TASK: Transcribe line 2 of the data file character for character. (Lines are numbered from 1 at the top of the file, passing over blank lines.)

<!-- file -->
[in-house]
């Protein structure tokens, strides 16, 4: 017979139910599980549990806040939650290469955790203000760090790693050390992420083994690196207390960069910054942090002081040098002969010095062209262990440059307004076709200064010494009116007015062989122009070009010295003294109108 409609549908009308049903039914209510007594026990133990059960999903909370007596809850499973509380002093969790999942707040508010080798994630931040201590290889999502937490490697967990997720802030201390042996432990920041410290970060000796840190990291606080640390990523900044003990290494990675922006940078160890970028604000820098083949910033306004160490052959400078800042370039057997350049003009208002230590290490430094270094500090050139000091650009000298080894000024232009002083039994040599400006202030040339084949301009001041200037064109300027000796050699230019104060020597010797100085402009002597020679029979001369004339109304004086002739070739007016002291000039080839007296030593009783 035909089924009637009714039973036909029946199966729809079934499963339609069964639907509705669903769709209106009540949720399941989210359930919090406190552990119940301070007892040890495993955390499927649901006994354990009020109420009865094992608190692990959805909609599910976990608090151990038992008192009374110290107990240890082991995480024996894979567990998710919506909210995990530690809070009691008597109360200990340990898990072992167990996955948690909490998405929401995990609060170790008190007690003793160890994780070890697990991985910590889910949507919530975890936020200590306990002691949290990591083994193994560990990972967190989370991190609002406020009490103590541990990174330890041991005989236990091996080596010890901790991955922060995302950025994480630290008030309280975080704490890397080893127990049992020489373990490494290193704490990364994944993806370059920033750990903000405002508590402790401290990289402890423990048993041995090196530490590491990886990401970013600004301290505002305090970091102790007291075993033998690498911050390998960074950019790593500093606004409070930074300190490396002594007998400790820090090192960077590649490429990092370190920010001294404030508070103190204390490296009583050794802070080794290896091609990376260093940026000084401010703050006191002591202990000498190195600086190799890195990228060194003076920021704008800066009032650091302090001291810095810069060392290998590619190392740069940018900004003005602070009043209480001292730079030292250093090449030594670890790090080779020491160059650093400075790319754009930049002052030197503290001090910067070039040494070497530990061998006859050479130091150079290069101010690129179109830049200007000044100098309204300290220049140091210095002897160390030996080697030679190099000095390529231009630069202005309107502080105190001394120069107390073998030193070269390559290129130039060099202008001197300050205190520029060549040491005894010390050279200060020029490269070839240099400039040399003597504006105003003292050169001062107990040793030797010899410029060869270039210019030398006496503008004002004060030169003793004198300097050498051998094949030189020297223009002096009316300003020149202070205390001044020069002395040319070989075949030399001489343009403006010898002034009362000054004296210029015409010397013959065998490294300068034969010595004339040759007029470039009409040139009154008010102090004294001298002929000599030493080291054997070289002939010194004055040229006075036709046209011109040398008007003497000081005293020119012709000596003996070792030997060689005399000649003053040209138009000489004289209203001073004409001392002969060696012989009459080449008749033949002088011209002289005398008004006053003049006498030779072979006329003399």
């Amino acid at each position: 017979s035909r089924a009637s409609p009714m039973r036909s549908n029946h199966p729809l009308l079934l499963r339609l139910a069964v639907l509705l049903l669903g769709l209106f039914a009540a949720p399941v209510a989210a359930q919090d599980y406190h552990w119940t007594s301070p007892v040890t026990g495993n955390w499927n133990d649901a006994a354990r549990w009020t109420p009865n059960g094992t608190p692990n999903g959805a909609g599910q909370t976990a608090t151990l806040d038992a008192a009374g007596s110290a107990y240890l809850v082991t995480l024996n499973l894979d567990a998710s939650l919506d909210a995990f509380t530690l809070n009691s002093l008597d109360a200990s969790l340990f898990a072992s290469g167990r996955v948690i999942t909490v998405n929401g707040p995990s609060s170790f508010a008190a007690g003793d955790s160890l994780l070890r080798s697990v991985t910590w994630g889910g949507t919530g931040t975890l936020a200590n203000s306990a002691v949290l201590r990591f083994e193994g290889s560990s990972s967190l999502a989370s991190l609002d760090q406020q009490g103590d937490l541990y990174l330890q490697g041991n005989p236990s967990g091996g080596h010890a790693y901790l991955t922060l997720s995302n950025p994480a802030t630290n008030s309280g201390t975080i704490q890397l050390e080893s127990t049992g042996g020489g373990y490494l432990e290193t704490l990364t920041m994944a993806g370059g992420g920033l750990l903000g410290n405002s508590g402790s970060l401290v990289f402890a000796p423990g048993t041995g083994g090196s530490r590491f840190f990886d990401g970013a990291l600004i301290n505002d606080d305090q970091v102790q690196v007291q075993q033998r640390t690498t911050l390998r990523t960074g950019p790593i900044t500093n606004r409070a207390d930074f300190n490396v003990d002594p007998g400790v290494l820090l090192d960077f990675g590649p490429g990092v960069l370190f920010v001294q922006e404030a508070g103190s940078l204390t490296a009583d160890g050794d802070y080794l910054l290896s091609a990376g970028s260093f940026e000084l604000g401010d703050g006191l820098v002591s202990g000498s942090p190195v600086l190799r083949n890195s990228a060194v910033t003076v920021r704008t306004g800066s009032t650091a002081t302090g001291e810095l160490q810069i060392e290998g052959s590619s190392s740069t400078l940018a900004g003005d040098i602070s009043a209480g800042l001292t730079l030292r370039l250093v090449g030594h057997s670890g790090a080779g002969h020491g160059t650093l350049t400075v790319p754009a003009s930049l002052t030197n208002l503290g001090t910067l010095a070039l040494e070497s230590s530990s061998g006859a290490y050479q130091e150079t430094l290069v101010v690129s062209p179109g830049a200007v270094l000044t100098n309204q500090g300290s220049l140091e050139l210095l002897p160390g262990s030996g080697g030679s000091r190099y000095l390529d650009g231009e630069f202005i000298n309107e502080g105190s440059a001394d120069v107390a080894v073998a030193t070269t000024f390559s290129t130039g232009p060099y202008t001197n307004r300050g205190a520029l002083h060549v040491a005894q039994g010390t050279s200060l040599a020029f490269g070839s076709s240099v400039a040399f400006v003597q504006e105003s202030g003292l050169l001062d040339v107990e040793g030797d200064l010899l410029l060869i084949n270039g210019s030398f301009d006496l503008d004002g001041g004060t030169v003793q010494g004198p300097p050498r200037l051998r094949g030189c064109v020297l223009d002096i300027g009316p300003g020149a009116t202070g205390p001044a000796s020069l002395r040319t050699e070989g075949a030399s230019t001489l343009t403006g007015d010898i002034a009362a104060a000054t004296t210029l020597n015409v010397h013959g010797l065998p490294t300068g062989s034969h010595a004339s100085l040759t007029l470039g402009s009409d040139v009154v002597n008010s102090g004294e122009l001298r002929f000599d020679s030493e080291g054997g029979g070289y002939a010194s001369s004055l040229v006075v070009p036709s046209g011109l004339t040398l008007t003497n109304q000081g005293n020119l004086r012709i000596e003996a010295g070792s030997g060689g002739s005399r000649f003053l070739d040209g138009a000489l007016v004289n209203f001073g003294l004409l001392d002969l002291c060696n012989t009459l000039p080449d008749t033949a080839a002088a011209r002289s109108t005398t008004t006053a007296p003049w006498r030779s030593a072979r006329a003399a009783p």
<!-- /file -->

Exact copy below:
């Protein structure tokens, strides 16, 4: 017979139910599980549990806040939650290469955790203000760090790693050390992420083994690196207390960069910054942090002081040098002969010095062209262990440059307004076709200064010494009116007015062989122009070009010295003294109108 409609549908009308049903039914209510007594026990133990059960999903909370007596809850499973509380002093969790999942707040508010080798994630931040201590290889999502937490490697967990997720802030201390042996432990920041410290970060000796840190990291606080640390990523900044003990290494990675922006940078160890970028604000820098083949910033306004160490052959400078800042370039057997350049003009208002230590290490430094270094500090050139000091650009000298080894000024232009002083039994040599400006202030040339084949301009001041200037064109300027000796050699230019104060020597010797100085402009002597020679029979001369004339109304004086002739070739007016002291000039080839007296030593009783 035909089924009637009714039973036909029946199966729809079934499963339609069964639907509705669903769709209106009540949720399941989210359930919090406190552990119940301070007892040890495993955390499927649901006994354990009020109420009865094992608190692990959805909609599910976990608090151990038992008192009374110290107990240890082991995480024996894979567990998710919506909210995990530690809070009691008597109360200990340990898990072992167990996955948690909490998405929401995990609060170790008190007690003793160890994780070890697990991985910590889910949507919530975890936020200590306990002691949290990591083994193994560990990972967190989370991190609002406020009490103590541990990174330890041991005989236990091996080596010890901790991955922060995302950025994480630290008030309280975080704490890397080893127990049992020489373990490494290193704490990364994944993806370059920033750990903000405002508590402790401290990289402890423990048993041995090196530490590491990886990401970013600004301290505002305090970091102790007291075993033998690498911050390998960074950019790593500093606004409070930074300190490396002594007998400790820090090192960077590649490429990092370190920010001294404030508070103190204390490296009583050794802070080794290896091609990376260093940026000084401010703050006191002591202990000498190195600086190799890195990228060194003076920021704008800066009032650091302090001291810095810069060392290998590619190392740069940018900004003005602070009043209480001292730079030292250093090449030594670890790090080779020491160059650093400075790319754009930049002052030197503290001090910067070039040494070497530990061998006859050479130091150079290069101010690129179109830049200007000044100098309204300290220049140091210095002897160390030996080697030679190099000095390529231009630069202005309107502080105190001394120069107390073998030193070269390559290129130039060099202008001197300050205190520029060549040491005894010390050279200060020029490269070839240099400039040399003597504006105003003292050169001062107990040793030797010899410029060869270039210019030398006496503008004002004060030169003793004198300097050498051998094949030189020297223009002096009316300003020149202070205390001044020069002395040319070989075949030399001489343009403006010898002034009362000054004296210029015409010397013959065998490294300068034969010595004339040759007029470039009409040139009154008010102090004294001298002929000599030493080291054997070289002939010194004055040229006075036709046209011109040398008007003497000081005293020119012709000596003996070792030997060689005399000649003053040209138009000489004289209203001073004409001392002969060696012989009459080449008749033949002088011209002289005398008004006053003049006498030779072979006329003399």